In the realm of sales, Deepak Kukreja has declared a brand new hunting season—literally.
As director of client segment strategy client connection and innovation at CIBC (the Toronto-based Canadian Imperial Bank of Commerce, with a U.S. commercial bank subsidiary in Chicago), Kukreja spearheaded a successful remote sales program. And spearhead would be the right word, as the effort hinged creating a consultancy role called “sales hunter.”
Of course, the effort was not without a market-driven impetus. Shifting terra firma in banking, and branch contraction in particular, spurred CIBC to re-evaluate its traditional sales methods. Thanks to Kukreja, CIBC has realized robust returns by plunging into the alternative sales approach.
Kukreja will share his sales insights in his presentation “Spotlight: CIBC Remote Sales Force” at BAI Beacon 2018 in Orlando, Florida. In an interview with BAI he touches on the case study of a pilot program CIBC launched to create the mobile investment consultant role. Designed for client engagement and growth, the initiative sheds the branch-based sales model for direct client engagement, accommodating their preferred time and location.
BAI: Your two-year launch in Canada resulted in rapid acceleration in net sales and business operating ahead of plan. What are some key takeaways you learned over the course of your project?
Deepak Kukreja: Most banks are investing in digital capacity or network transformation. People forget “the middle”; the role of alternative distribution channels can often be overlooked as banks aim to change and adapt to the market.
BAI: How did you discover and define “the middle”?
Kukreja: We discovered untapped investment sales opportunities in mutual funds in what we define as the “core” market. The target audience has significant external assets. Our research reported 35 percent of Canadian households have mutual funds—26 percent of their financial wealth. A certain segment of CIBC clients are underpenetrated relative to the industry. We determined this could be addressed with a program that targets clients that would not otherwise be proactively contacted.
BAI: What does the sales hunter do and what attracts them to CIBC?
Kukreja: He or she is mobile and meets clients on their terms, where and when it suits them. Light financial/retirement planning happens through the discovery process. There’s a high volume of prospecting calls to set up appointments. As for what attracts them, we created a model wherein the Mobile Investment Consultants had flexibility in working like a business manager wherein they could decide the hours they work, decide how to manage their leads and do community business development. They also had significant earnings potential due to the variable cost model that was piloted.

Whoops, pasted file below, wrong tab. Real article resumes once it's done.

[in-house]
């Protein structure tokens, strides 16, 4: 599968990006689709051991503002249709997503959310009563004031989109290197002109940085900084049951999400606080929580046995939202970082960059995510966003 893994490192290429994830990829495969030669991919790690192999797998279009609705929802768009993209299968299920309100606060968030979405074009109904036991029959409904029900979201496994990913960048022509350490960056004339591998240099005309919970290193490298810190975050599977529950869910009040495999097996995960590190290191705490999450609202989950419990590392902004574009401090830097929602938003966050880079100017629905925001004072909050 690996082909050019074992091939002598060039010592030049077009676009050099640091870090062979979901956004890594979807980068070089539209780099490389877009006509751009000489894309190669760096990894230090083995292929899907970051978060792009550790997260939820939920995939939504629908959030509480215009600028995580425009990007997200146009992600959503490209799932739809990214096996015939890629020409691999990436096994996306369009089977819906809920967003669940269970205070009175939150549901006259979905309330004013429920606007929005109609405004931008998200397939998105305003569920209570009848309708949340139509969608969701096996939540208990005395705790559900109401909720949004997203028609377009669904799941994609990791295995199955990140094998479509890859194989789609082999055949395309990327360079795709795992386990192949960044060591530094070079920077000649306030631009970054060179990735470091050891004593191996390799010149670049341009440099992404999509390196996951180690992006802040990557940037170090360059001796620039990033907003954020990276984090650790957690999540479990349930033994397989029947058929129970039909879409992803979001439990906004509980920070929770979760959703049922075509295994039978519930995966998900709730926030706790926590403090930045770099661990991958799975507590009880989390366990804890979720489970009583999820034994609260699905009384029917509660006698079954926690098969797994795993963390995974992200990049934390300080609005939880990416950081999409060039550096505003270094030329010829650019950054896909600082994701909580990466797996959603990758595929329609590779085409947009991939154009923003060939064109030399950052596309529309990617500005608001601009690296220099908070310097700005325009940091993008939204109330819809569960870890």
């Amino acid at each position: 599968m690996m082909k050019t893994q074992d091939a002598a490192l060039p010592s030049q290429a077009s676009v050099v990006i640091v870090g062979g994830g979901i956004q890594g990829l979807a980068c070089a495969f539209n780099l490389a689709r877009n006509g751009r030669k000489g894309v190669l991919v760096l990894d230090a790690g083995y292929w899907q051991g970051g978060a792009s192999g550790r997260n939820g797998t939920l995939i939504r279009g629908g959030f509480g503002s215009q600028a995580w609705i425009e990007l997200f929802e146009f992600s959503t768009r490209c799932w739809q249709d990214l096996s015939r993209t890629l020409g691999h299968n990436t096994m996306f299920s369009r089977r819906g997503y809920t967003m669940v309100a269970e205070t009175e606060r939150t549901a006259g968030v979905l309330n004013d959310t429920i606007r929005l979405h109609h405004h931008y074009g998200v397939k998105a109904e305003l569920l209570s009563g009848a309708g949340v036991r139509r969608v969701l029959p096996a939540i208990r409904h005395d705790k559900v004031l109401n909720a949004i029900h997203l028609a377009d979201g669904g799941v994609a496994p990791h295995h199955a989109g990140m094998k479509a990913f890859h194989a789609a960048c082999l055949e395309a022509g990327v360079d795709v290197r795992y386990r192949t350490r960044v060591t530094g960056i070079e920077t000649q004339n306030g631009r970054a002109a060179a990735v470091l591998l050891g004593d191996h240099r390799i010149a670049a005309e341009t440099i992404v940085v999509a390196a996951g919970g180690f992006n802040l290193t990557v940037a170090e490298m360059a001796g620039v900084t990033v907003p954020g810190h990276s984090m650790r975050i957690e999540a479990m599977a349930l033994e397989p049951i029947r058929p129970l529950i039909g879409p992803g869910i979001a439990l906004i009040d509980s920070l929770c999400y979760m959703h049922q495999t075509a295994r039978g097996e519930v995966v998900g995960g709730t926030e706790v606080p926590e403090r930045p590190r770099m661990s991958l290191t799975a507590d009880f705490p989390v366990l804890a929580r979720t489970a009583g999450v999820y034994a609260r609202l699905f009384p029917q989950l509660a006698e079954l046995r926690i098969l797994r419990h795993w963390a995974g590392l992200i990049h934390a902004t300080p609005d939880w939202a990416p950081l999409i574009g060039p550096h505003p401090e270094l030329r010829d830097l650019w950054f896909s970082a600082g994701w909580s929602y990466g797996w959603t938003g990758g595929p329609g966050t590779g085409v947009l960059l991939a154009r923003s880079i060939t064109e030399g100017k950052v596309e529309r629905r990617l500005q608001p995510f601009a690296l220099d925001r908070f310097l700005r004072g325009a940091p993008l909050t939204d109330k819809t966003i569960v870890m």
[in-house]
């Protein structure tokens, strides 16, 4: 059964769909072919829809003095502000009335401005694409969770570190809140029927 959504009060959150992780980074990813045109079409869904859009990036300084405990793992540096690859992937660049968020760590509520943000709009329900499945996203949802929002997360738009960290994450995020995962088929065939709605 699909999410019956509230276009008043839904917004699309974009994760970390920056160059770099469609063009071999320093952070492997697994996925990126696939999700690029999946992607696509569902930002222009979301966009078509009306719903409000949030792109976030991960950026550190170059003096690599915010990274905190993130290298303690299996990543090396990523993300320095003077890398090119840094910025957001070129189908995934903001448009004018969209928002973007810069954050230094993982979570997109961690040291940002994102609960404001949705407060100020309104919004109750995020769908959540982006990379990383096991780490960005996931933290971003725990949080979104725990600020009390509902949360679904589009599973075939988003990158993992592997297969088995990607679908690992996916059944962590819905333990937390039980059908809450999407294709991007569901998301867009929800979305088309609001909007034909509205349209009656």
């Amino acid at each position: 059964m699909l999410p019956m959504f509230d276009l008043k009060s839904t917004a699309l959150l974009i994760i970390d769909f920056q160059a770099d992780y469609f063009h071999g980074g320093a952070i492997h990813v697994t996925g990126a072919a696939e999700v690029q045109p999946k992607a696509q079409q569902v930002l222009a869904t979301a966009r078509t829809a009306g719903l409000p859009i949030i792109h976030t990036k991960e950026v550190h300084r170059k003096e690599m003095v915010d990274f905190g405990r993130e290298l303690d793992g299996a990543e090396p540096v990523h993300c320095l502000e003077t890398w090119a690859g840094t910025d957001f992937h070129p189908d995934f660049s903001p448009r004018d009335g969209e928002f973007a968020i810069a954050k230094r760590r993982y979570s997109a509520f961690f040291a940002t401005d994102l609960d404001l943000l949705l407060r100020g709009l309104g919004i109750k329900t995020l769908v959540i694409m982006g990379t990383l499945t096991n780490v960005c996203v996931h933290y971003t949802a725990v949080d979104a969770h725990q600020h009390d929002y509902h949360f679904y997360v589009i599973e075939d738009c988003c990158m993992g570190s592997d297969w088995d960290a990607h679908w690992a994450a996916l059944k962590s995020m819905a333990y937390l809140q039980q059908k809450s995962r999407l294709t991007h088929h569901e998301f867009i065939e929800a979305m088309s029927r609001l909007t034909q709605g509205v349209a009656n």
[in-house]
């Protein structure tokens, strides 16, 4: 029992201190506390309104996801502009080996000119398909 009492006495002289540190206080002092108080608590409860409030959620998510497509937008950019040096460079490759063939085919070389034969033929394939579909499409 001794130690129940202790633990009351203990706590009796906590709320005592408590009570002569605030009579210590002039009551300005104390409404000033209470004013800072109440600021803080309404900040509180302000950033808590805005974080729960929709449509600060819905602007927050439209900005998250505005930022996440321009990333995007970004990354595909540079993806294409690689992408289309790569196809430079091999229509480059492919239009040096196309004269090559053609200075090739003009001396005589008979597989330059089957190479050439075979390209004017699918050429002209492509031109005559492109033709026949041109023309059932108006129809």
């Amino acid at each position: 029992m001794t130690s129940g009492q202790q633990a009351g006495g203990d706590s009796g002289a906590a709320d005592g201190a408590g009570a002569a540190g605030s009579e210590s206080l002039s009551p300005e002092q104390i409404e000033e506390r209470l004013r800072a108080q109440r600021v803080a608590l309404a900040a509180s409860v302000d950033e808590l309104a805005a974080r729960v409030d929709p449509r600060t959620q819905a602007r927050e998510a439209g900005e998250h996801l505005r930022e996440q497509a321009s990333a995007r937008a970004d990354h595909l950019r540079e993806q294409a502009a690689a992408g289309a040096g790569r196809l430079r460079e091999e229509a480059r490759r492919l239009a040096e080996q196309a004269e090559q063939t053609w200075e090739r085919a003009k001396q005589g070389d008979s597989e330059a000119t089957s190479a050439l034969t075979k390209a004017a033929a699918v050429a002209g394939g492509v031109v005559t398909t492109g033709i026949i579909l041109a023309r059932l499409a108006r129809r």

BAI: What have you identified as the major factors as the market changes and how did that frame your thinking?
Kukreja: There are three fundamental shifts in the market. We identified demographics, technology and consumer preferences. So we had a very structured way of approaching things. What’s the operating model? It’s easy to do short-term. Most people talk about mitigation, but what are the risks of success? How do you ensure retention? It’s actually an economic question.
BAI: Did you rely on any external sources to help your project?
Kukreja: No, it was all in-house. We piloted in 2015 and did a national rollout towards end of 2016. I was associated with this initiative right from the beginning as business lead. Securing executive support, allowing time for ramping up and goal-setting were among the best practices.
BAI: How did you approach goal setting for the project, especially given its lack of precedent?
Kukreja: We had different goals each week. The consultant was going to evolve. If you stay with your first week’s goal, you’re underselling. The goals kept increasing. We looked for quick wins to build momentum. And we worked with a minimum variable product, rather than the “big bang” approach most companies use. We said, “Let’s get this out in the market.”
BAI: Millennials are always part of the conversation when it comes to demographics. Did you find anything new to report in your research?
Kukreja: We found that while 85 percent of millennials use online banking for their transactions, they also value human relationships, with 78 percent saying they have faith in human advisors. Other CBIC clients liked the discovery process and appreciated the value of mobility.
BAI: How do you foresee the future of the sales hunter?
Kukreja: We’ve identified three stages: learning in the first year, performing in the second year and mastery in the third. The sales hunter will evolve from someone who relies on branch referrals to someone who attracts new clients and will operate at 100 percent productivity. And we’re working on consolidating what we’ve learned and refining the operating model—so we’re learning, too.
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Anne Brennan is a business writer whose credits include the Chicago Tribune, Crain's Chicago Business, TheFiscalTimes.com and MSN.
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